Stop Shading to Alternate Rows in Excel from getting deleted when data is added

Noidea1970

New Member
Joined
Mar 5, 2020
Messages
16
Office Version
  1. 365
Platform
  1. Windows
I have a workbook that I have automated, using 2 buttons to add information and 1 button to delete the information and all tabs that get added.
(The 1st button is a search for and add gather the files I need, the 2nd button actually adds the information from each file).

To make it easier to read all the information I formatted the workbook with alternating shaded rows.
Using the following method. I went to format as a table, choose my color and size. Then choose all the rows and columns I needed.
Checked "my table has headers", Clicked OK
Than I went to convert to range and ended up with what I wanted, see image 1.

When I add the information the shaded rows go back to all white, see image 2.
Image 3 is the code to add the information to Excel. I have 4 workbooks that I use for 12, 25, 37 and 57 parts.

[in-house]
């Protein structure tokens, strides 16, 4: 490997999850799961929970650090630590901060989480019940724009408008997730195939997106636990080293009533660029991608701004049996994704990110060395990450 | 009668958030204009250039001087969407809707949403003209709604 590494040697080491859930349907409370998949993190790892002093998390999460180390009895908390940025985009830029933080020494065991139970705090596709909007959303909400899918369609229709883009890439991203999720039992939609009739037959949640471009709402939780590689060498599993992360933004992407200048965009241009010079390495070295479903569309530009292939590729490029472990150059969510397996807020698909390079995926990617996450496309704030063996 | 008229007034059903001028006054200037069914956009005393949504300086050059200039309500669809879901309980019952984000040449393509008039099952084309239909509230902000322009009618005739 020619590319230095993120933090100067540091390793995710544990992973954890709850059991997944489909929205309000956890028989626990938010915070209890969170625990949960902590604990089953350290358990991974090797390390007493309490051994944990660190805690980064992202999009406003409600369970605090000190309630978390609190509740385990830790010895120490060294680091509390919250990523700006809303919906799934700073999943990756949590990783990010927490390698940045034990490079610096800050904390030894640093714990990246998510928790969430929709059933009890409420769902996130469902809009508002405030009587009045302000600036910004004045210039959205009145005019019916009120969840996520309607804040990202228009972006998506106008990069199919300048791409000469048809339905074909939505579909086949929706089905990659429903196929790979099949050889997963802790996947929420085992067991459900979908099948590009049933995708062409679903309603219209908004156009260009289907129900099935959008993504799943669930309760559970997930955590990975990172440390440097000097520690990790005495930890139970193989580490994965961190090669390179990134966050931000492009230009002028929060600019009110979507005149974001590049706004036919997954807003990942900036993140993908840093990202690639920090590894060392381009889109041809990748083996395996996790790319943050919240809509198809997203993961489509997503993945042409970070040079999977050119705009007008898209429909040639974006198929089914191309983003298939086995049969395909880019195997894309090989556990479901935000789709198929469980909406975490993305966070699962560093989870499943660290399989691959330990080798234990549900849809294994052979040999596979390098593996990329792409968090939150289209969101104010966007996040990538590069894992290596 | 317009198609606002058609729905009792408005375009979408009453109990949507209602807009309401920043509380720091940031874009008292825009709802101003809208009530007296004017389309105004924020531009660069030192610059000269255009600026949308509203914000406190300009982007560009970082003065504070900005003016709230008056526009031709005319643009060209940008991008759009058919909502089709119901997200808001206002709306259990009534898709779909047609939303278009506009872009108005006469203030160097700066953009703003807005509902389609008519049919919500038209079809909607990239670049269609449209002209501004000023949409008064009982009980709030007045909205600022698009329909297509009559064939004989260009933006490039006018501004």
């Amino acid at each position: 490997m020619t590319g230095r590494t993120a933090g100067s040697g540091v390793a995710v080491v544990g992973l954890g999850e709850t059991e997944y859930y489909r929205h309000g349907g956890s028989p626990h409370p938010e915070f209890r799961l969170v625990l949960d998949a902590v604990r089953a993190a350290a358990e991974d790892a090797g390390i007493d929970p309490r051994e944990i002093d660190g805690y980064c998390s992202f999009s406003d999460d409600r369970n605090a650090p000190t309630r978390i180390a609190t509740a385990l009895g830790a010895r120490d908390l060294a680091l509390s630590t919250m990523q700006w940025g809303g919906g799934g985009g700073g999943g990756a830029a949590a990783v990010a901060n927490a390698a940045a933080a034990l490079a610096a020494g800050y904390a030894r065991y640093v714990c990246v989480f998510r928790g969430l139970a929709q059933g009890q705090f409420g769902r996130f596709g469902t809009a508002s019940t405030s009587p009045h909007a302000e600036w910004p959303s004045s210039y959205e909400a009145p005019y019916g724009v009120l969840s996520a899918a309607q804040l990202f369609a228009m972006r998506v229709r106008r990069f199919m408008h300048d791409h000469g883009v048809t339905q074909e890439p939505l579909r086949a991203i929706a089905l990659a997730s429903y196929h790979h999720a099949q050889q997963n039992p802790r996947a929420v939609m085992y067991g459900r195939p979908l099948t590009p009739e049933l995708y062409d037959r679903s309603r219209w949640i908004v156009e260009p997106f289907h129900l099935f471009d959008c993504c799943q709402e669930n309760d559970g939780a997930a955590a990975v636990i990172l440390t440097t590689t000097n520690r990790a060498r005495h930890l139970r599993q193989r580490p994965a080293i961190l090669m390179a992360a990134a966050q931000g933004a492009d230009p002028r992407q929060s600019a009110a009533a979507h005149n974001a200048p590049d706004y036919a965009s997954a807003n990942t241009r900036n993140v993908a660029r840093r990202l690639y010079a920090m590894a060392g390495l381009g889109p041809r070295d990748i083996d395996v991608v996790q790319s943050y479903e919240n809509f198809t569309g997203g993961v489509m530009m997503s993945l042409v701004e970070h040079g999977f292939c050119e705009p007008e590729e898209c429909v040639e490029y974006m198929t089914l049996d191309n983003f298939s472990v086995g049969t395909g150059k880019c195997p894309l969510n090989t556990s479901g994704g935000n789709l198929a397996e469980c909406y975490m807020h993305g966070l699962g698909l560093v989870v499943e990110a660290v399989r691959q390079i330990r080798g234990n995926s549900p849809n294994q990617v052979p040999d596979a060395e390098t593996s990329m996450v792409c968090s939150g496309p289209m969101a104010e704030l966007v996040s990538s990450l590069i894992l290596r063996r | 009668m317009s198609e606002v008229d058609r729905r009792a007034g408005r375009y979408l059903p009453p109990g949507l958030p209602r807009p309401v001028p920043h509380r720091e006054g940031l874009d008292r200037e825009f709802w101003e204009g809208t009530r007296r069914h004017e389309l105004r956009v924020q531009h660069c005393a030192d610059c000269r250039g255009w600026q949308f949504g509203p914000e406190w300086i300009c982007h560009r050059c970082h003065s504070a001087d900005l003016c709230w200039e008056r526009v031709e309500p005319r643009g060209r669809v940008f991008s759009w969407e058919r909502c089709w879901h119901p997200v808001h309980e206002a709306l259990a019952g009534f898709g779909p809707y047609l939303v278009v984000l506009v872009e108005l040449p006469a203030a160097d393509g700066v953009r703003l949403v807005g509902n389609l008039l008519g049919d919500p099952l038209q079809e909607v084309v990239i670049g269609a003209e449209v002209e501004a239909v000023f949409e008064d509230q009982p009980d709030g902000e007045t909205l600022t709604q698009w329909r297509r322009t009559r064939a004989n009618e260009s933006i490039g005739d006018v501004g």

Excel 1.JPGExcel 2.JPGExcel 3.JPG
How can I stop it from going back to all white when the I formation is added?
 

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Jeffrey Mahoney

Well-known Member
Joined
May 31, 2015
Messages
1,830
Office Version
  1. 365
Platform
  1. Windows
Question: Why not leave the data as an Excel Table? It manages the shaded rows properly.

You could use conditional formatting to shade every other row. If you filter the data the shaded rows may not be alternating. Copying and pasting conditional formatting duplicates the CF formulas and requires cleanup over time.

A macro could be created to refresh the shading. That's kinda clumsy IMHO.
 

Noidea1970

New Member
Joined
Mar 5, 2020
Messages
16
Office Version
  1. 365
Platform
  1. Windows
Found a solution using Conditional Formatting
I found some code that would allow me to choose the colors I wanted to shade both rows.
The 1st line of code will do the odd rows and the 2nd line will do even rows.
The code will only shade rows that have data in them, or as you put more data in, it will keep expanding.
=MOD(ROW(),2)*($A1<>"")
=(1-MOD(ROW(),2))*($A1<>"")
 

Jeffrey Mahoney

Well-known Member
Joined
May 31, 2015
Messages
1,830
Office Version
  1. 365
Platform
  1. Windows
Yes, that was what I was going to suggest if you chose that route. I was once resistive to Excel Tables, now I find them very useful. Conditional formatting will show correctly until you hide rows.
 

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